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    In recent years a growing consensus has emerged for price stability as the overriding, long run goal of monetary policy. However, despite this consensus, the following question still remains: how should monetary policy be conducted to achieve the price stability goal? This paper examines the experience with different monetary policy regimes currently in use in a number of countries to shed light on this question.inflation targeting; monetary policy;

    Consumer Sentiment and Spending on Consumer Durables

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    macroeconomics, consumer

    Anatomy of a Financial Crisis

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    This paper provides an asymmetric information framework for understanding the nature of financial crises. It provides the following precise definition of a financial crisis: A financial crisis is a disruption to financial markets in which adverse selection and moral hazard problems become much worse, so that financial markets are unable to efficiently channel funds to those who have the most productive investment opportunities. As a result, a financial crisis can drive the economy away from an equilibrium with high output in which financial markets perform well to one in which output declines sharply. The asymmetric information framework explains the patterns in the data and many features of these crises which are otherwise hard to explain. It indicates that financial crises have effects over and above those resulting from bank panics and therefore provides a rationale for an expanded lender-of-last resort role for the central bank in which the central bank uses the discount window to provide liquidity to sectors outside of the banking system.

    What Does the Term Structure Tell Us About Future Inflation?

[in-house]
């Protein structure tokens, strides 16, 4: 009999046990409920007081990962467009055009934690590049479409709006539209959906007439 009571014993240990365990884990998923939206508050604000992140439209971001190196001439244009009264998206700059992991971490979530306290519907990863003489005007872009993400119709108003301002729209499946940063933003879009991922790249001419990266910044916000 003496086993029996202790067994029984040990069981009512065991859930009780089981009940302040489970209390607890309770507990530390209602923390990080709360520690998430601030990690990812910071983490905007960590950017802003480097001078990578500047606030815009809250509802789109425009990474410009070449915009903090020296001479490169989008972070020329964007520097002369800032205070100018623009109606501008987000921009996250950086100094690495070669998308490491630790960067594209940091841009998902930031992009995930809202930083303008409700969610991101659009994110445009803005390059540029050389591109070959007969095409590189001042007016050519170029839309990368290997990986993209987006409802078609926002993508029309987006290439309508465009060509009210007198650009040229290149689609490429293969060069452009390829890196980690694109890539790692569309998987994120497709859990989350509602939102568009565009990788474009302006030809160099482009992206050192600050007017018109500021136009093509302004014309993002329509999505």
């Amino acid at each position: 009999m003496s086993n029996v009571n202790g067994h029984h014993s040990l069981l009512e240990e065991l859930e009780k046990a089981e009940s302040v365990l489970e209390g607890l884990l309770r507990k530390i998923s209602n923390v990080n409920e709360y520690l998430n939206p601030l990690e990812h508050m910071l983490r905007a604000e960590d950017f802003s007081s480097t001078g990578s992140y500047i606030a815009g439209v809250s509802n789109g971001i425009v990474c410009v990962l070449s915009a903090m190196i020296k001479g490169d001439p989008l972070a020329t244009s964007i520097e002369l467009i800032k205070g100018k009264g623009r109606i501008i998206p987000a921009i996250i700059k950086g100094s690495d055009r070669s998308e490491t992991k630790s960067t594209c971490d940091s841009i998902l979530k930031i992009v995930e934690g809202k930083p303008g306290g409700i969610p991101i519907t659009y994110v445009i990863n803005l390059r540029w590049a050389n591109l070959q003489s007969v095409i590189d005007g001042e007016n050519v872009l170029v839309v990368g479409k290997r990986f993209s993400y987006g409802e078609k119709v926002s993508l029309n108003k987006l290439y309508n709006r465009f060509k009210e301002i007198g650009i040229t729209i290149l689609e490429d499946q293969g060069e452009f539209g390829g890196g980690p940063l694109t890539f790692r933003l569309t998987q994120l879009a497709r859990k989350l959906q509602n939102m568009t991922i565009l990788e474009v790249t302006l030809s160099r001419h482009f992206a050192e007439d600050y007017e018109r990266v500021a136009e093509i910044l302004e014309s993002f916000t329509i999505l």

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    This paper examines empirically what the term structure of interest rates tells us about future inflation. The evidence indicates that the information in the term structure about the future path of inflation is quite different at the shortest end of the term structure (maturities six months or less) than it is for maturities of nine to twelve months. For maturities of six months or less, in all the sample periods examined -- February 1964 to December 1986, 1964 to October 1979, November 1979 to October 1982, November 1982 to December 1986 -- the term structure provides almost no information about the future path of inflation. On the other hand at this end of the term structure, the results do indicate that the term structure of nominal interest rates contain a great deal of information about the term structure of real interest rates. This finding is quite important because it suggests that researchers can examine observable data on the shortest end of the nominal term structure to provide them with information about the behavior of the real term structure. For maturities of nine and twelve months, the term structure does appear to contain information about the future path of inflation in the full sample period and in the sub-periods before October 1982. At these longer maturities, however, there does not appear to be much information in the nominal term structure about the term structure of real interest rates. The evidence in this paper suggests that some caution should be exercised in using the term structure of interest rates as a guide for assessing inflationary pressures in the economy, as is currently under consideration by the Federal Reserve. Although there is apparently significant information in the term structure about the future path of inflation for maturities greater than six months, there is no information about the future path of inflation that can be obtained from the shorter end of the term structure.